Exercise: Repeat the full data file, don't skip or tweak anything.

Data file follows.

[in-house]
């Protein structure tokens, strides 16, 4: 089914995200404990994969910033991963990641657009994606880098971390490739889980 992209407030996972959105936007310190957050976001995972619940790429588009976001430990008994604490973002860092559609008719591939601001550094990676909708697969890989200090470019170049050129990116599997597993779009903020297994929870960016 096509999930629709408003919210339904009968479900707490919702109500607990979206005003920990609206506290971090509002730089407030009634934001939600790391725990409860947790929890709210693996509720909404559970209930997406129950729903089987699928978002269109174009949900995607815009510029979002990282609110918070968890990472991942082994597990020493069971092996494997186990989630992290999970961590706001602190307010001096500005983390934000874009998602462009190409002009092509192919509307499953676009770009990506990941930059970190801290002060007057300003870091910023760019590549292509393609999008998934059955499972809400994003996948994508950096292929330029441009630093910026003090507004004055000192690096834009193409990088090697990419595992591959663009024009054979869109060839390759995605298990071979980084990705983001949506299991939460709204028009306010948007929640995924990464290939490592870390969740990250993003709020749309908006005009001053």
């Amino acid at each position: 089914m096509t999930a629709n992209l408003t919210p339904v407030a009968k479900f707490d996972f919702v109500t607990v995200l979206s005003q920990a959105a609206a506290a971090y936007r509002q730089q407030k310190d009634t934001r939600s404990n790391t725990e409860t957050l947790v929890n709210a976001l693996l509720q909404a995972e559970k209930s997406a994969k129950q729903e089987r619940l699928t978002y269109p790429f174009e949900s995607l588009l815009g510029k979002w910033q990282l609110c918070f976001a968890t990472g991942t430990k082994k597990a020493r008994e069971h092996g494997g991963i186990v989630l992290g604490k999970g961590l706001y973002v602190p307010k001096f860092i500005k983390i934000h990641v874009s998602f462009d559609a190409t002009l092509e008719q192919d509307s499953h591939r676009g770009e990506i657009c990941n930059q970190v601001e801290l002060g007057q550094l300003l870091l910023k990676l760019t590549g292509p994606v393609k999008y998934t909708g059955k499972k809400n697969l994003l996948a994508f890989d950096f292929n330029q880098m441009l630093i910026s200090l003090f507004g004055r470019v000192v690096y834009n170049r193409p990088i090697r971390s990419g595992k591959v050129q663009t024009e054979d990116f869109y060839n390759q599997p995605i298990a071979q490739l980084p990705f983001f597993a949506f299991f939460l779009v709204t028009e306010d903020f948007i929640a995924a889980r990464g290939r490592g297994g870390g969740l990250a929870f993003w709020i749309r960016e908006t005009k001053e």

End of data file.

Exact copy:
[in-house]
């Protein structure tokens, strides 16, 4: 089914995200404990994969910033991963990641657009994606880098971390490739889980 992209407030996972959105936007310190957050976001995972619940790429588009976001430990008994604490973002860092559609008719591939601001550094990676909708697969890989200090470019170049050129990116599997597993779009903020297994929870960016 096509999930629709408003919210339904009968479900707490919702109500607990979206005003920990609206506290971090509002730089407030009634934001939600790391725990409860947790929890709210693996509720909404559970209930997406129950729903089987699928978002269109174009949900995607815009510029979002990282609110918070968890990472991942082994597990020493069971092996494997186990989630992290999970961590706001602190307010001096500005983390934000874009998602462009190409002009092509192919509307499953676009770009990506990941930059970190801290002060007057300003870091910023760019590549292509393609999008998934059955499972809400994003996948994508950096292929330029441009630093910026003090507004004055000192690096834009193409990088090697990419595992591959663009024009054979869109060839390759995605298990071979980084990705983001949506299991939460709204028009306010948007929640995924990464290939490592870390969740990250993003709020749309908006005009001053």
């Amino acid at each position: 089914m096509t999930a629709n992209l408003t919210p339904v407030a009968k479900f707490d996972f919702v109500t607990v995200l979206s005003q920990a959105a609206a506290a971090y936007r509002q730089q407030k310190d009634t934001r939600s404990n790391t725990e409860t957050l947790v929890n709210a976001l693996l509720q909404a995972e559970k209930s997406a994969k129950q729903e089987r619940l699928t978002y269109p790429f174009e949900s995607l588009l815009g510029k979002w910033q990282l609110c918070f976001a968890t990472g991942t430990k082994k597990a020493r008994e069971h092996g494997g991963i186990v989630l992290g604490k999970g961590l706001y973002v602190p307010k001096f860092i500005k983390i934000h990641v874009s998602f462009d559609a190409t002009l092509e008719q192919d509307s499953h591939r676009g770009e990506i657009c990941n930059q970190v601001e801290l002060g007057q550094l300003l870091l910023k990676l760019t590549g292509p994606v393609k999008y998934t909708g059955k499972k809400n697969l994003l996948a994508f890989d950096f292929n330029q880098m441009l630093i910026s200090l003090f507004g004055r470019v000192v690096y834009n170049r193409p990088i090697r971390s990419g595992k591959v050129q663009t024009e054979d990116f869109y060839n390759q599997p995605i298990a071979q490739l980084p990705f983001f597993a949506f299991f939460l779009v709204t028009e306010d903020f948007i929640a995924a889980r990464g290939r490592g297994g870390g969740l990250a929870f993003w709020i749309r960016e908006t005009k001053e």